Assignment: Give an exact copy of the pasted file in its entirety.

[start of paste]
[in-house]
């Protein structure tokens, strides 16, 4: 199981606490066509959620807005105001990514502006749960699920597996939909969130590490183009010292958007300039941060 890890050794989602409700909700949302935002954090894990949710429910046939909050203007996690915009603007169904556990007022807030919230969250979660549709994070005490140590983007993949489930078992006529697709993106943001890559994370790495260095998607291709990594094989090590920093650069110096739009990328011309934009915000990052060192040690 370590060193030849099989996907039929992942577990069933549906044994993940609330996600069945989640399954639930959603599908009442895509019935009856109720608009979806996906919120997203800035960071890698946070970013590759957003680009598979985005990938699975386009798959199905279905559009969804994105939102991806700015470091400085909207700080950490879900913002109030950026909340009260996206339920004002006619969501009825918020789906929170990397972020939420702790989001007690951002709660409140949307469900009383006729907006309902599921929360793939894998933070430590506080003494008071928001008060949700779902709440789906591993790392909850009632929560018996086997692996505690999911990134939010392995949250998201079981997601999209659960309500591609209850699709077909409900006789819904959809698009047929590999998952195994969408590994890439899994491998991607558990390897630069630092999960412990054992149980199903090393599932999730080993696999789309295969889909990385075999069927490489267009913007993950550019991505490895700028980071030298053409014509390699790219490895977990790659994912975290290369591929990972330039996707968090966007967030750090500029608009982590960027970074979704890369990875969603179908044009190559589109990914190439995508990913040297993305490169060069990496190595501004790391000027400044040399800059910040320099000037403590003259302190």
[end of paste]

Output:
[in-house]
């Protein structure tokens, strides 16, 4: 199981606490066509959620807005105001990514502006749960699920597996939909969130590490183009010292958007300039941060 890890050794989602409700909700949302935002954090894990949710429910046939909050203007996690915009603007169904556990007022807030919230969250979660549709994070005490140590983007993949489930078992006529697709993106943001890559994370790495260095998607291709990594094989090590920093650069110096739009990328011309934009915000990052060192040690 370590060193030849099989996907039929992942577990069933549906044994993940609330996600069945989640399954639930959603599908009442895509019935009856109720608009979806996906919120997203800035960071890698946070970013590759957003680009598979985005990938699975386009798959199905279905559009969804994105939102991806700015470091400085909207700080950490879900913002109030950026909340009260996206339920004002006619969501009825918020789906929170990397972020939420702790989001007690951002709660409140949307469900009383006729907006309902599921929360793939894998933070430590506080003494008071928001008060949700779902709440789906591993790392909850009632929560018996086997692996505690999911990134939010392995949250998201079981997601999209659960309500591609209850699709077909409900006789819904959809698009047929590999998952195994969408590994890439899994491998991607558990390897630069630092999960412990054992149980199903090393599932999730080993696999789309295969889909990385075999069927490489267009913007993950550019991505490895700028980071030298053409014509390699790219490895977990790659994912975290290369591929990972330039996707968090966007967030750090500029608009982590960027970074979704890369990875969603179908044009190559589109990914190439995508990913040297993305490169060069990496190595501004790391000027400044040399800059910040320099000037403590003259302190």